My last post discussed the inherent tension between through and to movement. I argued that where there is increased pedestrian angst there is a place dividend that naturally seeks to be realised. This post takes a related theoretical understanding of streets and urbanism and applies it to Auckland’s city centre.
I have used Steve Mouzon’s work as inspiration. In this excellent blog post, The Speed Burden, he describes how designing cities for the purpose of moving cars quickly devours valuable real estate and is anti-antithetical to the functions of cities in the first place.
Busy streets, for almost all of human history, created the greatest real estate value because they delivered customers and clients to the businesses operating there. This in turn cultivated the highest tax revenues in town, both from higher property taxes and from elevated sales taxes. But you can’t set up shop on the side of an expressway. How can cities afford to spend so much to create thoroughfares with no adjoining property value?
Steve begins by diagramming an area in Florida to demonstrate how much land is wasted in road space.
His mapping exercise becomes more nuanced by considering whether streets provide “frontage” value. This is similar to the Link and Place framework. Real estate value is generated at the street frontage where the place of human interaction and transaction takes place. He maps them accordingly: Full Value, Compromised Value, and Worthless.
Taking the exercise one step further and using Auckland as a case study, I sampled current land values for properties and applied a relative score to each street segment to depict “street frontage value”. I removed the dollar values from the scores, but there is a real monetary value difference between the colours. For example, RED is 6 times as valuable as GREEN.
Most interesting to me is the location premium that still exists for property in the lower Queen Street valley. Who could have predicted that 100+ years from the heyday of downtown Auckland that the highest land values would still be centred on Queen St and its associated network of quirky lanes, arcades and back streets. What will it be like in the next 100 years? What ever happened to “place doesn’t matter”?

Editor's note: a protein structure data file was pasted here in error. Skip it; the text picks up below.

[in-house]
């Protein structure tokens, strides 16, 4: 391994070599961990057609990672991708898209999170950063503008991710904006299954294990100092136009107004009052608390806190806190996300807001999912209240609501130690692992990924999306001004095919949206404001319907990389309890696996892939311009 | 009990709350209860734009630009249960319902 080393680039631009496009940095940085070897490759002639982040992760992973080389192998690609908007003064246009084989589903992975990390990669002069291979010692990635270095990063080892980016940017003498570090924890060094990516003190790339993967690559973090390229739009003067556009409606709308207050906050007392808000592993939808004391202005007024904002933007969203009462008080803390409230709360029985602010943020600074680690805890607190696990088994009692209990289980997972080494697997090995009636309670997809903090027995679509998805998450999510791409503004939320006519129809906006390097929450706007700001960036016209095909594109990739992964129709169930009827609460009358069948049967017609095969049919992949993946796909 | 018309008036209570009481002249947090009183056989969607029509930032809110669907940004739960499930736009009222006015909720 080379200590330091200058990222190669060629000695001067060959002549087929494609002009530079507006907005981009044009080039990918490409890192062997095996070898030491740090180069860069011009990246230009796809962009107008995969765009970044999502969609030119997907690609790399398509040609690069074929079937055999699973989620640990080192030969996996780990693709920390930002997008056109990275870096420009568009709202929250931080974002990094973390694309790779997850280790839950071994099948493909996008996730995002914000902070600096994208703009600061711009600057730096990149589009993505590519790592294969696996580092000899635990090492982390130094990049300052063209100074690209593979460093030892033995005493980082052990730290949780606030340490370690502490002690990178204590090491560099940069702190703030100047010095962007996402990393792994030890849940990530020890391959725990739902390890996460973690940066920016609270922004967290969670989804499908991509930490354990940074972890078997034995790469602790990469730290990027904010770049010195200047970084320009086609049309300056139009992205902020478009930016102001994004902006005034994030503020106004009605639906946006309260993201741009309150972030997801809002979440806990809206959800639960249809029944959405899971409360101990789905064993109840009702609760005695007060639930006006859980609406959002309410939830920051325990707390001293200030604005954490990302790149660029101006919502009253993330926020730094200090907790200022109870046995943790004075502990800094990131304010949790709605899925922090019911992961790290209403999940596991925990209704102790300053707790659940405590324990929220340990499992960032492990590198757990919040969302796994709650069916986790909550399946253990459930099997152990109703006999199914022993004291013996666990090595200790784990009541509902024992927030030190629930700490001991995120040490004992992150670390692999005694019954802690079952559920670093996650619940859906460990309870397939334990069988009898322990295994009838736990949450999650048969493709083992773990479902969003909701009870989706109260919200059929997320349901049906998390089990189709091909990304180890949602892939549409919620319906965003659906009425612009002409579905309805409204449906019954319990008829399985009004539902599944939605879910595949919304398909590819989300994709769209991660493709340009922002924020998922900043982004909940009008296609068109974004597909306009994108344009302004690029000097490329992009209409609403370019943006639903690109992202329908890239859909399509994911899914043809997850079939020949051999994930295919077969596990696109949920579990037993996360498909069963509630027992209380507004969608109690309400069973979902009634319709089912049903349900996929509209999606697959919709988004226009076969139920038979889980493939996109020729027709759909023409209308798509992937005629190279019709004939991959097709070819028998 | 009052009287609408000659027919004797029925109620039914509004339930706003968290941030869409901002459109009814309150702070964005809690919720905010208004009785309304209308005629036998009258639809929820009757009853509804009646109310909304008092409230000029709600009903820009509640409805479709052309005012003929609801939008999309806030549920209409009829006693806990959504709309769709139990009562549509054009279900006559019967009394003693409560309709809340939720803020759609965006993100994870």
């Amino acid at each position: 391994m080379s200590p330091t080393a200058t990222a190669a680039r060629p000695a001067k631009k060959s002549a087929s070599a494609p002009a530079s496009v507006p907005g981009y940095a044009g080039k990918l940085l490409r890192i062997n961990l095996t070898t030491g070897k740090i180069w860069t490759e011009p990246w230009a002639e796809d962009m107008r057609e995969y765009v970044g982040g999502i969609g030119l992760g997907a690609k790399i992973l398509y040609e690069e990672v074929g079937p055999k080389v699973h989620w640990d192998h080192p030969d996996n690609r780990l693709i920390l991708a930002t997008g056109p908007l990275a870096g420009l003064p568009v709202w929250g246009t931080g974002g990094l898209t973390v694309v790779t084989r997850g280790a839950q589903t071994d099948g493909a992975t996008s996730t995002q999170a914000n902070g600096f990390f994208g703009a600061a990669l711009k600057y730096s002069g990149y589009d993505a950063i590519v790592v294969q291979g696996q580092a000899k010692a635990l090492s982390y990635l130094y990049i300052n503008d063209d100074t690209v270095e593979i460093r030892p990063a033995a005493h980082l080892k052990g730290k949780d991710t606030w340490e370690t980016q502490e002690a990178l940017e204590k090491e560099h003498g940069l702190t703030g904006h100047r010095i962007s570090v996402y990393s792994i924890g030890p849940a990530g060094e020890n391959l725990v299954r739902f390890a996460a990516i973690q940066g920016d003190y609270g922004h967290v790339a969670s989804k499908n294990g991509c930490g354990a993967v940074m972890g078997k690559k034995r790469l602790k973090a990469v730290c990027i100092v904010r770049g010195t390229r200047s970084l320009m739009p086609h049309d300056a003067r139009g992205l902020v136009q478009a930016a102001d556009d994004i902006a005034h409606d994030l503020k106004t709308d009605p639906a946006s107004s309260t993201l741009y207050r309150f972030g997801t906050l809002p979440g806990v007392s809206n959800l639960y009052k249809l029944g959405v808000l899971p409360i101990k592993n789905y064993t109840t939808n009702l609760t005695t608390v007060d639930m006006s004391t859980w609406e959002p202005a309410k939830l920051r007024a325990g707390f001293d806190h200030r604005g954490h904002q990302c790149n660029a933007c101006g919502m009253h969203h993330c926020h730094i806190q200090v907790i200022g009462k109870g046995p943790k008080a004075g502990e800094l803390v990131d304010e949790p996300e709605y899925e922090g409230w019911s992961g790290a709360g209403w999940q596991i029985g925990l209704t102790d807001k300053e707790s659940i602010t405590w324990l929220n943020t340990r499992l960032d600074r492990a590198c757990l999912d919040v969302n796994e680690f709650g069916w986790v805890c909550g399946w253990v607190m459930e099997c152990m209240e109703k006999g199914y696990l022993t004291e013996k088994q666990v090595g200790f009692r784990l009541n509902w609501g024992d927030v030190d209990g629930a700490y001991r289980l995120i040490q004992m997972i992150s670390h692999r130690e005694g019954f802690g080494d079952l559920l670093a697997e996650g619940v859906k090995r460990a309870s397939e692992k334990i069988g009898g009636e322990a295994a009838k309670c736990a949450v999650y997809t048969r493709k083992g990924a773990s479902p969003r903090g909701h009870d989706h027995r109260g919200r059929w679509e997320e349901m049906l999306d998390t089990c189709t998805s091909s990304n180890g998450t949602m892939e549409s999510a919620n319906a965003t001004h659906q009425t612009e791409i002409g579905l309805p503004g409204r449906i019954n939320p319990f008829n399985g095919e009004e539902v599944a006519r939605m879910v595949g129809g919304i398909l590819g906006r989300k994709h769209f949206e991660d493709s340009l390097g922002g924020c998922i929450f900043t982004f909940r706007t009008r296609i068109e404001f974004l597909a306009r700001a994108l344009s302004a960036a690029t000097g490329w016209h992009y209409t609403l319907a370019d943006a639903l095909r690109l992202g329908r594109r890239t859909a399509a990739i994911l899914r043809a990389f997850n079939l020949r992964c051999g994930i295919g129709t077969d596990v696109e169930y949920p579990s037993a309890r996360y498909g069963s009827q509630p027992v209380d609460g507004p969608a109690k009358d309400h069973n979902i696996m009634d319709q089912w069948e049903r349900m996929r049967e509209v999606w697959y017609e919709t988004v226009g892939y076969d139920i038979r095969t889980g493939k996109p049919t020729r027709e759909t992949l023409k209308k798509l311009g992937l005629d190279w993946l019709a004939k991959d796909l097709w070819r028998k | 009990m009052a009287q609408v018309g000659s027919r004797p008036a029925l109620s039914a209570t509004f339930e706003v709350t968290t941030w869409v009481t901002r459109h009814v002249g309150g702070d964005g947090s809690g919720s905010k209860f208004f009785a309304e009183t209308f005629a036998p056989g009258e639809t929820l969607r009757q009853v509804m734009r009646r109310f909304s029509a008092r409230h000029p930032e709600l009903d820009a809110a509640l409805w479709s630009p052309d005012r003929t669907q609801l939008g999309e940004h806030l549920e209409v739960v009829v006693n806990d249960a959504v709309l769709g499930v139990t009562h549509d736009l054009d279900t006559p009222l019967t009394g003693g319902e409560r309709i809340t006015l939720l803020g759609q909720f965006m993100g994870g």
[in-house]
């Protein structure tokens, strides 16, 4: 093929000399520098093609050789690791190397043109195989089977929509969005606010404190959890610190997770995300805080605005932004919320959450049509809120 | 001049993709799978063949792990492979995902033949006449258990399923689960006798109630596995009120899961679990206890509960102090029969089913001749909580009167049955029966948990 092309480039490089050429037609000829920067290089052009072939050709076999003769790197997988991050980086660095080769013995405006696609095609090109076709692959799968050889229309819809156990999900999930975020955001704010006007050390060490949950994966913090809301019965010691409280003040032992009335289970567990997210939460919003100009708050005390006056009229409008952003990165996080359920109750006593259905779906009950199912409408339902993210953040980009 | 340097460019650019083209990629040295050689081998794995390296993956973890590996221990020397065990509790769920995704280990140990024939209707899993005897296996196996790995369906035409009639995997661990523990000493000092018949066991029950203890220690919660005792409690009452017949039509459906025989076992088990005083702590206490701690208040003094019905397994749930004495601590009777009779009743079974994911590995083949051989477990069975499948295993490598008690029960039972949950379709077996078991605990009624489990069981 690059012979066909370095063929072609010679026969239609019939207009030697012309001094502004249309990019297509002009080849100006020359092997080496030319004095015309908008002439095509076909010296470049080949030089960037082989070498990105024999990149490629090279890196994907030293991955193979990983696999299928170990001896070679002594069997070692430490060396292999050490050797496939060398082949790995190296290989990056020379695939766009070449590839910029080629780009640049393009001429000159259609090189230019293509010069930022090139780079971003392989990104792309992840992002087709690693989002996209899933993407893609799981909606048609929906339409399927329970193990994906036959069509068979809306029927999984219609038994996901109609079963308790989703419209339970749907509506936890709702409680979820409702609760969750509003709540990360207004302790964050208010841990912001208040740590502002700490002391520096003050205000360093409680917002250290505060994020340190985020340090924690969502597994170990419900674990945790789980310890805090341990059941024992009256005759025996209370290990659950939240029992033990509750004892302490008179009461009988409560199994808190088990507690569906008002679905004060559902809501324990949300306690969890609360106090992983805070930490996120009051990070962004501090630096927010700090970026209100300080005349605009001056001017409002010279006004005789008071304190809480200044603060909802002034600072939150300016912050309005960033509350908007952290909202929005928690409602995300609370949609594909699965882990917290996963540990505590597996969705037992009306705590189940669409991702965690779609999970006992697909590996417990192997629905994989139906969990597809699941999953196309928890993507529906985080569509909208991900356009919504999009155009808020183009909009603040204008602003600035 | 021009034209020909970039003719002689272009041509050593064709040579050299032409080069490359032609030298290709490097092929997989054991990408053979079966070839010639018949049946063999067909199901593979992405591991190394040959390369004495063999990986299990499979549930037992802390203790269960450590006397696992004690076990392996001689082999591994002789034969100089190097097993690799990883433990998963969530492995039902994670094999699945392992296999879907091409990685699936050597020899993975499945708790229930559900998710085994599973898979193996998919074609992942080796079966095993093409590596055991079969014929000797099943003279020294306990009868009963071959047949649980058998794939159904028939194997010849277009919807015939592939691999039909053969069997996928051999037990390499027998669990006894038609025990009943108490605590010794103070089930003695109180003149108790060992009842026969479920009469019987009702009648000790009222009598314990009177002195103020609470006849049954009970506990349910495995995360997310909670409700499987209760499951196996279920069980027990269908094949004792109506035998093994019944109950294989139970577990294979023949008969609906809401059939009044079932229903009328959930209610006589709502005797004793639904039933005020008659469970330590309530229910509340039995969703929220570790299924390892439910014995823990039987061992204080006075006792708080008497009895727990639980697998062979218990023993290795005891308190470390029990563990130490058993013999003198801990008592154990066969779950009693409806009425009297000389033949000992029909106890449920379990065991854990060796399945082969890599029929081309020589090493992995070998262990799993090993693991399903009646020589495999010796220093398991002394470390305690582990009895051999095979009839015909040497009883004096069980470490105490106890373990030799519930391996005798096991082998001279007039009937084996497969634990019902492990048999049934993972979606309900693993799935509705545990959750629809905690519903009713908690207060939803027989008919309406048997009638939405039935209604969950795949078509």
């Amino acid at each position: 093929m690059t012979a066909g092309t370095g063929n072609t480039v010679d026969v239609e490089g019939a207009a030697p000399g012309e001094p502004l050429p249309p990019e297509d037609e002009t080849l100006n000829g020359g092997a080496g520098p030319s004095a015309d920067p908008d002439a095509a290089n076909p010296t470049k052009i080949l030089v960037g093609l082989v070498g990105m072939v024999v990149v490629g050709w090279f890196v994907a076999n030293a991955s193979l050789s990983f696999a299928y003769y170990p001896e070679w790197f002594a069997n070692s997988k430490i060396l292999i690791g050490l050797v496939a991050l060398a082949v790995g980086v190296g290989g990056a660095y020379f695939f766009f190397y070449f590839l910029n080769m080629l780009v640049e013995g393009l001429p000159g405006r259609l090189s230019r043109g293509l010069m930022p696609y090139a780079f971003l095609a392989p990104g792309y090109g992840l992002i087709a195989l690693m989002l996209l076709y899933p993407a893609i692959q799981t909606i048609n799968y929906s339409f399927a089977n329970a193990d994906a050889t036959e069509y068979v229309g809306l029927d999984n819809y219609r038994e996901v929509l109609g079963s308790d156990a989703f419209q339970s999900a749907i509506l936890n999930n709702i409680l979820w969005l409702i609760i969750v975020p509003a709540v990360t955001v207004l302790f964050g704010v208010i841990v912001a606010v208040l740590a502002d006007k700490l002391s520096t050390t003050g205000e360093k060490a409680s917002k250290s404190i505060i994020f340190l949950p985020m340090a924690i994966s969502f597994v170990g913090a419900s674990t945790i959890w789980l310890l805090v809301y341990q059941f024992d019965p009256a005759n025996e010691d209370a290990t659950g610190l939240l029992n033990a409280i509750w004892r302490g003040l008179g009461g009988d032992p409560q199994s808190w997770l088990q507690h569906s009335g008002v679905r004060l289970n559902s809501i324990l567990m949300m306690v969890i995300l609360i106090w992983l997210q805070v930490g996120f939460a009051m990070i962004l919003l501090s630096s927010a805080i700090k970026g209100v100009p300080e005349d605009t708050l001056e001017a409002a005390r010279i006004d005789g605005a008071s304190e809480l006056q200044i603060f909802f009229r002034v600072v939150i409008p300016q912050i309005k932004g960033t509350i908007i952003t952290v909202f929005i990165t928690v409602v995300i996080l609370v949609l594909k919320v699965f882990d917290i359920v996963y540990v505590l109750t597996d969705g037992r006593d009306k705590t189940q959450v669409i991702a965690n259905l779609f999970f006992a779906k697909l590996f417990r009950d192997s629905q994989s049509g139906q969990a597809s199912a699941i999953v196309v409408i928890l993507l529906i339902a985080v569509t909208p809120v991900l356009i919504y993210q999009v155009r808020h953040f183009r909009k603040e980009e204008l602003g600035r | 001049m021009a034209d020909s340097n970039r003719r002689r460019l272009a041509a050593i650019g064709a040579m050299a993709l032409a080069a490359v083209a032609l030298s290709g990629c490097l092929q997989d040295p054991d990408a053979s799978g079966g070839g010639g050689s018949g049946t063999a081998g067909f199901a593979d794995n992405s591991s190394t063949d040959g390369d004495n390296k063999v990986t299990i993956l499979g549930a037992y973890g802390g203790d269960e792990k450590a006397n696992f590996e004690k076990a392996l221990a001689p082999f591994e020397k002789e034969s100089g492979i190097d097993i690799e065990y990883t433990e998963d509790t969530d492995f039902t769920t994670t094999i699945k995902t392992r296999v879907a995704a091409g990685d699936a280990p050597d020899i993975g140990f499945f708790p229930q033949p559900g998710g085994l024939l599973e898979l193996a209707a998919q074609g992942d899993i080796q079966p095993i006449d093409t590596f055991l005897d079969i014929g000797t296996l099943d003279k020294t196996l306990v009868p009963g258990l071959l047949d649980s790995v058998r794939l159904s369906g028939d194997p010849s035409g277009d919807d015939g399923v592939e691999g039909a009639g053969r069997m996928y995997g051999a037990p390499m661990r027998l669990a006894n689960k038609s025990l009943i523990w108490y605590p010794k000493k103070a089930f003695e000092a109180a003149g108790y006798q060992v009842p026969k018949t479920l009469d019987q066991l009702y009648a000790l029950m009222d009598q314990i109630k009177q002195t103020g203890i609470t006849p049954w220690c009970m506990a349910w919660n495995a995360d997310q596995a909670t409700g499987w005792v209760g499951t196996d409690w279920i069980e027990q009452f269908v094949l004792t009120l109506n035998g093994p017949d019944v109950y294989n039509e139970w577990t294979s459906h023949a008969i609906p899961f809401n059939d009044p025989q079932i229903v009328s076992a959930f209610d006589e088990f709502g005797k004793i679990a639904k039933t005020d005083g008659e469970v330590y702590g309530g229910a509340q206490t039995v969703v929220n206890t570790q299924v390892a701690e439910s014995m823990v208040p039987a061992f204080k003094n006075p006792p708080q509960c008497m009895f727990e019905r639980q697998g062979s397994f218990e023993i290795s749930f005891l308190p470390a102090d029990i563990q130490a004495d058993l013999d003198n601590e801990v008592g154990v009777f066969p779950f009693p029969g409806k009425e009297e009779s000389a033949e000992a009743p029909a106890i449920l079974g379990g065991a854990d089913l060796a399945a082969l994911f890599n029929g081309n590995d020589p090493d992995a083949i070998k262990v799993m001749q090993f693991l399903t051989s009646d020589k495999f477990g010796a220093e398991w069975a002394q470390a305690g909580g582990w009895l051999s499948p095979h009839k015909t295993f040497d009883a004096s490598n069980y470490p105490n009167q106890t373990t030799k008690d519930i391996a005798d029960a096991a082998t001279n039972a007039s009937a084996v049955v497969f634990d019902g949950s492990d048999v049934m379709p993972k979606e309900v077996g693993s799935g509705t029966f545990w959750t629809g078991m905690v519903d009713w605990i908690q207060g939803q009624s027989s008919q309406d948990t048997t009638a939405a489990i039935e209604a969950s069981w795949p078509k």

Clearly motorways defeat both spatial integration and thus urbanism. Everything adjacent to the motorway exists under an “edge” or barrier environment. This would also be revealed if I ran the Urban Network Analysis process since it is a simple geometric reality.
I like this analysis framework for two reasons- first, it helps to graphically represent how the streets and lanes are the actual conduit for exchange/transaction that provide (real estate) value in cities. When streets are compromised by conditions such as excessive traffic, real estate value declines and building forms start to take defensive positions (such as turning away from the street edge) further degrading the actual potential of place and leading to a condition of entropy.
Second, it depicts the importance of urban structure which is why some things (such as micro retail) exist in places but would be untenable in others. For example, the high value streets are all nested in a highly connected and highly central location. Patrick Kennedy from Walkable DFW further describes this phenomenon:
The greater the accessibility to a variety of people, places, and things, creates value, which instills demand, and thus density. Network integration is the release valve of demand, instilling opportunity and access to markets.
I originally started this post as mapping exercise to investigate whether turning slip lanes were erosive to city life. I got sidetracked and this analysis is probably jumping to the conclusion.
In the future I will overlay sliplanes, kerb cuts, multiple-lane one-way streets, surface parking lots and streets with excessive vehicle speeds to see if there are relationships. Also, if I can locate Jan Gehl’s street life data I will add it. I wonder if there will be any correlation?